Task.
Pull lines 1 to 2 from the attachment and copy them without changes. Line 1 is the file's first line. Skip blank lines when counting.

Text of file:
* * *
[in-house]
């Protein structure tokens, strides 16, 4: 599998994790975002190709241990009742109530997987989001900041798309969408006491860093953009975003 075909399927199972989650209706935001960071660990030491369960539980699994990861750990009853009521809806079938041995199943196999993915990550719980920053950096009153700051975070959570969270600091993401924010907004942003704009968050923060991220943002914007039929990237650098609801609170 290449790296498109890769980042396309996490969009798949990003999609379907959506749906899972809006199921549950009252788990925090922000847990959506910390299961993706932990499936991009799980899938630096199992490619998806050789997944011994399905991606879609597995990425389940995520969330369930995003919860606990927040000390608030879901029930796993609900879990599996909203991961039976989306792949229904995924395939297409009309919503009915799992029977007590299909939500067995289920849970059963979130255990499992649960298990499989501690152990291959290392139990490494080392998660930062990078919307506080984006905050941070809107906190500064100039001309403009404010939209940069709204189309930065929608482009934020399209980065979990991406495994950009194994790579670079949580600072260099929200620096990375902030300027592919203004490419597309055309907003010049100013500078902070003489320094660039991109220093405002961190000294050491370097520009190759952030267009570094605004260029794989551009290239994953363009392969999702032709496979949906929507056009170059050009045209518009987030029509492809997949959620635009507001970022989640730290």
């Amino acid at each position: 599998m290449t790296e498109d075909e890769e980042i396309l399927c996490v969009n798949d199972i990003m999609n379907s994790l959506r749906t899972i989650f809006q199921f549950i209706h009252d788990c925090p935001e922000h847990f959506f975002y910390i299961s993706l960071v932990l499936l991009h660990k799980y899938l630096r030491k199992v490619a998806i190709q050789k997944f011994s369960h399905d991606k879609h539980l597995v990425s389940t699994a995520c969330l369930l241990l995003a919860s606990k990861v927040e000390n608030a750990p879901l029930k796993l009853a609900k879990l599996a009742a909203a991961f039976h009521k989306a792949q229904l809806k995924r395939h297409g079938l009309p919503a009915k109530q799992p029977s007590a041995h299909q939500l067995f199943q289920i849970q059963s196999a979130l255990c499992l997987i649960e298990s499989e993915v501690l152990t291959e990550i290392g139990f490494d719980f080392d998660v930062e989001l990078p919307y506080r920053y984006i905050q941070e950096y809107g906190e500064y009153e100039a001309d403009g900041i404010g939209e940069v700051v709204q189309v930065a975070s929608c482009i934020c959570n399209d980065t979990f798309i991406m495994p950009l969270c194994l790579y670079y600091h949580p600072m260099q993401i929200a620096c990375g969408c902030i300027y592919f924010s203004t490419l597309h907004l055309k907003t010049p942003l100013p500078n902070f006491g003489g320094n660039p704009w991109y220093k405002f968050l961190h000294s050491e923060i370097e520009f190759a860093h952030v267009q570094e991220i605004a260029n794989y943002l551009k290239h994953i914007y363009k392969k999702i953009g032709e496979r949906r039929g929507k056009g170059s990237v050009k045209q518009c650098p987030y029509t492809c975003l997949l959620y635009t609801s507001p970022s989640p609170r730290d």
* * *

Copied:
[in-house]
């Protein structure tokens, strides 16, 4: 599998994790975002190709241990009742109530997987989001900041798309969408006491860093953009975003 075909399927199972989650209706935001960071660990030491369960539980699994990861750990009853009521809806079938041995199943196999993915990550719980920053950096009153700051975070959570969270600091993401924010907004942003704009968050923060991220943002914007039929990237650098609801609170 290449790296498109890769980042396309996490969009798949990003999609379907959506749906899972809006199921549950009252788990925090922000847990959506910390299961993706932990499936991009799980899938630096199992490619998806050789997944011994399905991606879609597995990425389940995520969330369930995003919860606990927040000390608030879901029930796993609900879990599996909203991961039976989306792949229904995924395939297409009309919503009915799992029977007590299909939500067995289920849970059963979130255990499992649960298990499989501690152990291959290392139990490494080392998660930062990078919307506080984006905050941070809107906190500064100039001309403009404010939209940069709204189309930065929608482009934020399209980065979990991406495994950009194994790579670079949580600072260099929200620096990375902030300027592919203004490419597309055309907003010049100013500078902070003489320094660039991109220093405002961190000294050491370097520009190759952030267009570094605004260029794989551009290239994953363009392969999702032709496979949906929507056009170059050009045209518009987030029509492809997949959620635009507001970022989640730290």